Thursday, 18 May 2017

Cannes 2017 - Jupiter's Moon by Kornél Mundruczó



Hungarian director Kornél Mundruczó made a big impact at the Cannes Film Festival 2014 with White God, which screened in the Un Certain Regard , and winning the sidebar selection's award for best film, a parable like nothing we had seen before, about a dog apocalypse with a social undercurrent. He now graduated to the Cannes competition, with the intriguingly named Jupiter's Moon.

In Jupiter's Moon, Aryan (Zsombor Jegér), a Syryan refugee, tries to make it to Hungary and gets shot near the border, only to find himself with the ability to fly as a result. He soon forms a partnership with corrupt doctor Stern (Merab Ninidze) who sees a way to make a quick buck out of him as well as a redemption for a recent professional fault, while the police is on their tail.


You cannot blame the ambition. I cannot seem to remember any recent Eastern European social parable/superhero mash-up. You cannot be more topical either, with the refugee crisis looming in our collective conscience. The Hungarian director embraces many themes, and seems to have a lot to say, the problem is it is often confused. The religious undertones feel heavy-handed, and the message about the guilt that the entire Europe should feel, through the character of Stern, is not exactly subtle. In fact the film lacks the lightness of touch of White God, which conveyed its message in a much more interesting way.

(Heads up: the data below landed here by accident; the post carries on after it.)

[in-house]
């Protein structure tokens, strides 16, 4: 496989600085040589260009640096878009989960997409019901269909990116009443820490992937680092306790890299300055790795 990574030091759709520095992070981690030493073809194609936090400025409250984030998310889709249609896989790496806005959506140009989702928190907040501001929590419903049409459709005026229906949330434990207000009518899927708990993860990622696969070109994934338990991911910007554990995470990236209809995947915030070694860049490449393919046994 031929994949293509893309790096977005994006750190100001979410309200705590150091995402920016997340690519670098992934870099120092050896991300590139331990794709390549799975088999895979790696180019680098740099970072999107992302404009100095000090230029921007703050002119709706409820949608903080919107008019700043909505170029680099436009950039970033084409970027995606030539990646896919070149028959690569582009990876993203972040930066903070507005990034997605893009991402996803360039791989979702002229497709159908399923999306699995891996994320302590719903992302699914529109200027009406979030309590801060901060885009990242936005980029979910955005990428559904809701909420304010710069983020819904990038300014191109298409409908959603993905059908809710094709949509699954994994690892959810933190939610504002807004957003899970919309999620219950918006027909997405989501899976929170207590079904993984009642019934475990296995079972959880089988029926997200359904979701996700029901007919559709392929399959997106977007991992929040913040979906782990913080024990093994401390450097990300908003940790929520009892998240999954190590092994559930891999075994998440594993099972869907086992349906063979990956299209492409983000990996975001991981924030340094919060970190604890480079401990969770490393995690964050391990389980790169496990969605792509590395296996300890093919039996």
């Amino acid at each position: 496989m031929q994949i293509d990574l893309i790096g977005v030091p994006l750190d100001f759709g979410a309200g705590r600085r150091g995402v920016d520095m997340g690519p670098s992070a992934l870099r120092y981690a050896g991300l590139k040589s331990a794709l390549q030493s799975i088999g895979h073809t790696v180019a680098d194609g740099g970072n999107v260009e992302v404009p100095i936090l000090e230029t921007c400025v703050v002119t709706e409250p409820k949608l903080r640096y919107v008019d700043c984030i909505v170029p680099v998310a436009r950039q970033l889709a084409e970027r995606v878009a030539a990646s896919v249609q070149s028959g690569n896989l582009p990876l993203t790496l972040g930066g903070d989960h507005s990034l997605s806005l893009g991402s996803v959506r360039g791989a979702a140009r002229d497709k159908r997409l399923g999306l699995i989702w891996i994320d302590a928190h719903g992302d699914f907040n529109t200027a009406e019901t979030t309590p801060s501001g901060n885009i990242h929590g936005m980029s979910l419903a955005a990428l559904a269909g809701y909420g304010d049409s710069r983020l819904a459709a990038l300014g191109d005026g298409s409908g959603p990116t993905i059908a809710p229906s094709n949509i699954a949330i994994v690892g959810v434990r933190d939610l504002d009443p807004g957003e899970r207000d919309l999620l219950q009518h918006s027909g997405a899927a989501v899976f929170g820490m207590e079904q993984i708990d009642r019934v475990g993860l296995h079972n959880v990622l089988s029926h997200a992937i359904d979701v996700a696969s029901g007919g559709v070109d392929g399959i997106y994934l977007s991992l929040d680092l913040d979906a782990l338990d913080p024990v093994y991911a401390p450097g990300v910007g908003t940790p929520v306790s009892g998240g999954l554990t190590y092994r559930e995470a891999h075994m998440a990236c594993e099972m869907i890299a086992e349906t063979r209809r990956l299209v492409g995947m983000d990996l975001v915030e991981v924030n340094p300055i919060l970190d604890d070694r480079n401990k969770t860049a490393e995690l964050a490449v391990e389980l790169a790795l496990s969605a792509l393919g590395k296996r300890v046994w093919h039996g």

Interestingly, the best aspect of the film is the craft. Kornél Mundruczó has an incredible visual talent, even more in evidence here than in his previous films, conjuring up some striking imagery, as well as visceral action scenes that are miles away from the CGI heavy, overtly edited modern films (the climax in a hotel would put to shame most American superhero films). One has to wonder how long it will take until Hollywood snatches him!

The title is open to interpretation, but I suspect the easiest one is to consider one of Jupiter's Moons called Europa (!), which is said to potentially harbour life while being subjected to the immense gravitational force of its planet. Perhaps Kornél Mundruczó is trying to tell us that there is hope and life among all the crushing drama unfolding in front of your eyes.

Uneven and not fully accomplished, Jupiter's Moon remains a must see for its incredible visual prowess and singularity.

Review by Laurent de Alberti

Official Selection, In Competition

Star rating: 

Jupiter's Moon. Hungary/Germany/France. Directed by Kornél Mundruczó. Starring Zsombor Jegér, Merab Ninidze...

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